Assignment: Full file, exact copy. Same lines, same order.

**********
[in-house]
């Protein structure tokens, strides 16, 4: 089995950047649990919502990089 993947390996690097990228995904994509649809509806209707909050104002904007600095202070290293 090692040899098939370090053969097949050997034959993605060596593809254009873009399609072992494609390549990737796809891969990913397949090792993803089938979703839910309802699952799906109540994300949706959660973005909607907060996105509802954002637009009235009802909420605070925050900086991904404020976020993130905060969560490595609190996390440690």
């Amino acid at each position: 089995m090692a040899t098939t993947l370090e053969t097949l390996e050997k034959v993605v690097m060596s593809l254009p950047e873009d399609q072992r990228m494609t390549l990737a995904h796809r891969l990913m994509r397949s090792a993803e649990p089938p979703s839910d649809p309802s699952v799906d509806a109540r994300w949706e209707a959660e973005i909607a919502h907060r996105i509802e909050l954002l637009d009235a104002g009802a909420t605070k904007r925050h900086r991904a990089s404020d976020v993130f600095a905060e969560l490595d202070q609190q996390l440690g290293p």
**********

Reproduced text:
[in-house]
């Protein structure tokens, strides 16, 4: 089995950047649990919502990089 993947390996690097990228995904994509649809509806209707909050104002904007600095202070290293 090692040899098939370090053969097949050997034959993605060596593809254009873009399609072992494609390549990737796809891969990913397949090792993803089938979703839910309802699952799906109540994300949706959660973005909607907060996105509802954002637009009235009802909420605070925050900086991904404020976020993130905060969560490595609190996390440690």
């Amino acid at each position: 089995m090692a040899t098939t993947l370090e053969t097949l390996e050997k034959v993605v690097m060596s593809l254009p950047e873009d399609q072992r990228m494609t390549l990737a995904h796809r891969l990913m994509r397949s090792a993803e649990p089938p979703s839910d649809p309802s699952v799906d509806a109540r994300w949706e209707a959660e973005i909607a919502h907060r996105i509802e909050l954002l637009d009235a104002g009802a909420t605070k904007r925050h900086r991904a990089s404020d976020v993130f600095a905060e969560l490595d202070q609190q996390l440690g290293p």